El Stitch y Bitch Creates Altar for Day of the Dead Exhibition
For the last few months, every Thursday, in the corners of small cafes in Pilsen, Bridgeport, even Berwyn, a young group of Latinas has been getting together to furiously knit and crochet.
Ambi: knitting noises...Laughter
They´re not working on socks or scarves or hats. They're creating skulls and flowers and candles. It´s EL Stitch y Bitch collective and they're working on an altar which will be exhibited at the National Museum of Mexican Art's Day of the Dead exhibit. Thelma Uranga, one of the collective´s co-founders, says the group was founded in part to recover a sense of community crafts.
URANGA: Culture and DIY – Do it Yourself – and handmade has really made a comeback. I often find myself having a conversation with friends about this return of vinyl and records, board games. It seems like it's a reaction to this digital culture, that yes, we´re a part of, we´re all a part of it. And especially knitting and crocheting, it´s a reaction to mass production, for me it was about making something with my own hands.
Uranga says El Stitch y Bitch began to gain recognition in the Pilsen arts community with their spontaneous displays of textile art in the streets.
URANGA: We did it at a Café we knit at. For us, we used it for craft culture, that it was really making a resurgence, that it wasn´t just about grandmother´s doing it anyomore, that a younger culture was doing it.
The Stitch y Bitch´s knit graffiti got the attention of art gallery owners. This has now resulted in their current project which will be exhibited as part the National Museum of Mexican Art´s annual show. Uranga translates the name.
URANGA: The working title is, 'Entre estrambres y tejidos, recordamos los muertitos' it actually loosely translates to, Within yarn and knitting we remember those who have past.'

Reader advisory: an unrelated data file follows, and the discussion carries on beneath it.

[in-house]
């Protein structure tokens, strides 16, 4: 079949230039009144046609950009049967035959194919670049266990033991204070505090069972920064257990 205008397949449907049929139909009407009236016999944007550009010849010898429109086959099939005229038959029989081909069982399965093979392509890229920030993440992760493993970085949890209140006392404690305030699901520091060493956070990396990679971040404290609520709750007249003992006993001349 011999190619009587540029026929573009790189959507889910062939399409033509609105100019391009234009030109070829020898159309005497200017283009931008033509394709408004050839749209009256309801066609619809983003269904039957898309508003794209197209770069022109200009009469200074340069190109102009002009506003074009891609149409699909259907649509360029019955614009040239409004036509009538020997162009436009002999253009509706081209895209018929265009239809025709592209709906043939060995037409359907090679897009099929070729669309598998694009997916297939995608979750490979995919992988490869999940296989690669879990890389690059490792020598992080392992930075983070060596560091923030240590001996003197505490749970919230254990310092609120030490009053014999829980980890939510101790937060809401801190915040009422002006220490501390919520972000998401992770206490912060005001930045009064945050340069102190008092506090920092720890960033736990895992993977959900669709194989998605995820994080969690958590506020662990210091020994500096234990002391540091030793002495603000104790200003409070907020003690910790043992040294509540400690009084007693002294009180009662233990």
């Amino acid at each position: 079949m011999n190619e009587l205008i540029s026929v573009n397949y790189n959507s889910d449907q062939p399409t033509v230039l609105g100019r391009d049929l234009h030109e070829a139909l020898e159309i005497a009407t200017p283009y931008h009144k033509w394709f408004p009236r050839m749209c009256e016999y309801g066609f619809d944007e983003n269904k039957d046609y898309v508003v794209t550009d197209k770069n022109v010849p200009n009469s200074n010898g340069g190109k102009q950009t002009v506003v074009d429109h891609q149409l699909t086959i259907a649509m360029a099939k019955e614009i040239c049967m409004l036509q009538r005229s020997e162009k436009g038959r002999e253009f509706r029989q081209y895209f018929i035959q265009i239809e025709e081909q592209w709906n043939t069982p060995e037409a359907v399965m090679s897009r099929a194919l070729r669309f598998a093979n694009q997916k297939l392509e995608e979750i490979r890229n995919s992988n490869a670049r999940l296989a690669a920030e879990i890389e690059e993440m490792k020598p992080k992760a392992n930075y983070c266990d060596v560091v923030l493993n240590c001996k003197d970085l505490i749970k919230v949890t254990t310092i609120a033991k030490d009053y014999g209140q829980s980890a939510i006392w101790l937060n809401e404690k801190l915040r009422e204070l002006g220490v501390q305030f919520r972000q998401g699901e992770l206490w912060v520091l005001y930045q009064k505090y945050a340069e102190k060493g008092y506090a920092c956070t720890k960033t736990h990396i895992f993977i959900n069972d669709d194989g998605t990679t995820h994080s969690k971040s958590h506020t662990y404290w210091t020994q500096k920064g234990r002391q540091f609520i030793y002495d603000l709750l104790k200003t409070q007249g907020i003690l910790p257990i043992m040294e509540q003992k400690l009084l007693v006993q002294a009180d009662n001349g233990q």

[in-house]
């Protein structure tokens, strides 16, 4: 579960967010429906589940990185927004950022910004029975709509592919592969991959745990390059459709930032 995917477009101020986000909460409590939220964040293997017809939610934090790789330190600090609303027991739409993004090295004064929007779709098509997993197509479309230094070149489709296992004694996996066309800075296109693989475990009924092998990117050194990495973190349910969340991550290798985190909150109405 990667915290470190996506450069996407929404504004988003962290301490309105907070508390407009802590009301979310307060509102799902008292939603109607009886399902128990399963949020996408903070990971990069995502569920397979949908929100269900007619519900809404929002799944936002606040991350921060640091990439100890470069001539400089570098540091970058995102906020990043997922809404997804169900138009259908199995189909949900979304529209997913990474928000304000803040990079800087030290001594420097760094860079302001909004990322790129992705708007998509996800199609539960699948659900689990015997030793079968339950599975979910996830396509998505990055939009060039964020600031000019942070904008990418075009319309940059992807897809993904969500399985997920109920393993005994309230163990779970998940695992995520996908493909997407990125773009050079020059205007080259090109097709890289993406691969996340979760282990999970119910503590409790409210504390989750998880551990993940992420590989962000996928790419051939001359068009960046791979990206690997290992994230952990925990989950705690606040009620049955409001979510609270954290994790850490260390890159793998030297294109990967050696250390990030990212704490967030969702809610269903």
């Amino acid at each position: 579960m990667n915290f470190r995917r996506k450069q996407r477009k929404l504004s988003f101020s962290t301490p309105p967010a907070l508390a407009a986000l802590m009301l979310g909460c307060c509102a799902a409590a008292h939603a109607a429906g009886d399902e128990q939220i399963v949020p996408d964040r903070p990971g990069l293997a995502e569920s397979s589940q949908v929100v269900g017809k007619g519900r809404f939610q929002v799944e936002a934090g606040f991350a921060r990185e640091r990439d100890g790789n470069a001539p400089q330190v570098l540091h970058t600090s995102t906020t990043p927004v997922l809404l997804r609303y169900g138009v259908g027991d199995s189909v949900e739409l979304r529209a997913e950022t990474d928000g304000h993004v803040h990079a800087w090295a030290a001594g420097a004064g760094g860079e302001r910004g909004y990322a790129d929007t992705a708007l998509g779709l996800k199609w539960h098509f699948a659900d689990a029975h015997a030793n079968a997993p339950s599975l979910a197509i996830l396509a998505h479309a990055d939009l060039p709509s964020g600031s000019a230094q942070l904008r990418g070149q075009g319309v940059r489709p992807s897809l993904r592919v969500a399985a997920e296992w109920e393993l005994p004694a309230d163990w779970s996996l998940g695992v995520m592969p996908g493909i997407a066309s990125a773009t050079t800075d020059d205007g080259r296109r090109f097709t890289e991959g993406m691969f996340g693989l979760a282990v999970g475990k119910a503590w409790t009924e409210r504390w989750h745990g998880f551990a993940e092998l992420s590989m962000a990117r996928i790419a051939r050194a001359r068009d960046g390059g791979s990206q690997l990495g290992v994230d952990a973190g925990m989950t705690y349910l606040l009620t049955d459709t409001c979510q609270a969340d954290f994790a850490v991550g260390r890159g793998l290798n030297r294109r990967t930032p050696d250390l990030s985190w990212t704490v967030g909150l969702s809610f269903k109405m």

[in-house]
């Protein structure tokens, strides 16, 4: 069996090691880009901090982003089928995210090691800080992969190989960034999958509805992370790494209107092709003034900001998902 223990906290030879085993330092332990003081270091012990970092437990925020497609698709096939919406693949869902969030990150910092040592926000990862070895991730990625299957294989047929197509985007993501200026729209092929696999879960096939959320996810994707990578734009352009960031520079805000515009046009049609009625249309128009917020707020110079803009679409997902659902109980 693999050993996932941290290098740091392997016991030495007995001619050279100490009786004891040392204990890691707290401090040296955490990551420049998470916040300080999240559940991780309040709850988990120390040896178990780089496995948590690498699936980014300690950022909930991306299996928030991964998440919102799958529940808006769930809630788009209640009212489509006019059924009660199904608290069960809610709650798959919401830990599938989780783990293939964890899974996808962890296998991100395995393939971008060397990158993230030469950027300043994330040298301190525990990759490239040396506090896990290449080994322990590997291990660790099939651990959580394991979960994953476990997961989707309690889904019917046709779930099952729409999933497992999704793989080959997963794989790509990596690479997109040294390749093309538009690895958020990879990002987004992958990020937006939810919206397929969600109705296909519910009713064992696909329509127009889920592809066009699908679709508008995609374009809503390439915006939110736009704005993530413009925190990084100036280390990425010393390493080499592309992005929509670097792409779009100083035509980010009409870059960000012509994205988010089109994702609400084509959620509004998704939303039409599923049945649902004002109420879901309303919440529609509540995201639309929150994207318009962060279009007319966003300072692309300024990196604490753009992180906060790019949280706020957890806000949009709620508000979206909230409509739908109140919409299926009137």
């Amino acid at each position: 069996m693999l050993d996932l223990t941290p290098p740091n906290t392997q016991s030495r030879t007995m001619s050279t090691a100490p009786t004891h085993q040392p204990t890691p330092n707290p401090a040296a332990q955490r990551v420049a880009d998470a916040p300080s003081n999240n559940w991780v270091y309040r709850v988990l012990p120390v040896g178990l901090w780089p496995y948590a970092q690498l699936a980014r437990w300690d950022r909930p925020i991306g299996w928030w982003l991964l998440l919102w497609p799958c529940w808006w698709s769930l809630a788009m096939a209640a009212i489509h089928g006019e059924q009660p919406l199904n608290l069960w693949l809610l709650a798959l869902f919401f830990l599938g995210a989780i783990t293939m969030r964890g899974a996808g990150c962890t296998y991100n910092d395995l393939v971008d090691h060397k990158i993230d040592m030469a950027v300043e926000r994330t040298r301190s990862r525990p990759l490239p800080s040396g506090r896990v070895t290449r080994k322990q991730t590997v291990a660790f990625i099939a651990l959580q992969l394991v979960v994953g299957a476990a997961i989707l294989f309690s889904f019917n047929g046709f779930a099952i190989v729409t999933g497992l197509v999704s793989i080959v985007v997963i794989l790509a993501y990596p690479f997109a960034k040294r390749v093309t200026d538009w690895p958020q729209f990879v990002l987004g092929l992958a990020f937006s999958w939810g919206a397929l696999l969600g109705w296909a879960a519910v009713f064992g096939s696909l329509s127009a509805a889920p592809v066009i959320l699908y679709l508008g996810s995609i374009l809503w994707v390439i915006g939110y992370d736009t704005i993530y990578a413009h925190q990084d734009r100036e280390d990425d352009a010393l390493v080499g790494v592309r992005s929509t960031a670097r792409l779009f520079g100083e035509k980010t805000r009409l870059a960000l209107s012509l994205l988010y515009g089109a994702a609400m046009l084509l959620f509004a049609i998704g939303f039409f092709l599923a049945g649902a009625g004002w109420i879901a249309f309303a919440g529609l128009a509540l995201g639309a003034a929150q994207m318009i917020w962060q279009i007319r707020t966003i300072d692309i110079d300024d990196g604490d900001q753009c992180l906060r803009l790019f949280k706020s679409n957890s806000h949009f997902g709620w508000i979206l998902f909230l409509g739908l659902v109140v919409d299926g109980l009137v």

Co-founder Stephanie Manriquez says there are different elements in a traditional altar for the Day of the Dead.
MANRIQUEZ: In the altar, you put offers, you put food, typical food, you put, liquor or water for kids, you put the sugar calaveras, the day of the dead bread, typical bread made specially for that, its round has little skeletons. Somehow in mexico we traditionally venerate the dead somehow, its in our culture, so we have this characters la Catrina, the lady of the dead.
Uranga says another traditional element in Day of the Dead altars is the photographs of the dead.
URANGA: The photos are of anybody that used to knit or crochet or was working in fiber arts, that you´d want to remember in the altar. Diana Pando´s mother passed away when she was kind of young, and one of the things that she kept was her knitting. So she showed up to the knitting circle one day and she brought her mother´s project that was still on the needle. And so this altar is a way of honoring our ancestors, our crafty ancestors as I like to call them.
Uranga describes the a space for the ancestors to visit, as is often the case in traditional altars.
JOHNSON: Now here in the design that you´re showing me, I see two chairs, the chairs are empty in the design, they will be empty with a basket with kneedles and yarn, and all that?
URANGA: I started to have a few converstations with Adriana Baltasar, an artist in the Pilsen community, she came up with the idea of it representing or resembling a little knitters´corner or little knitters nook, somewhere where you would come and sit down with your projects. Let´s say our crafty ancestors wanted to come back and knit, well they´d find their tools there! But then in the opening, we´ll have live knitters doing performance knitting, represent Stitch y Bitch and what we currently do with all these photographs in the background of our ancestors.
Manriquez says it´s all about honoring the connection to the traditions of your home and your ancestors by carrying on their art and craft.
MANRIQUEZ: In the part of its made with you hands, knitted, crocheted, embroidered, it´s a connection between two different generations
So an altar for the deceased, evidence of a living connection between women and family, past and present, as heard in the fragment of a poem by Irasema Gonzalez that will also be part of the altar
GONZALEZ READING POEM:
Hand remember, heart invokes
Hook and pull, hook and pull
This is the chain that joins Hook and pull you to your sister
Hook and pull you to your niece
Hook and pull you to me
Arturo en el Barco performing "Hello Beth" (Balun remix) from the release Music for Students and Friends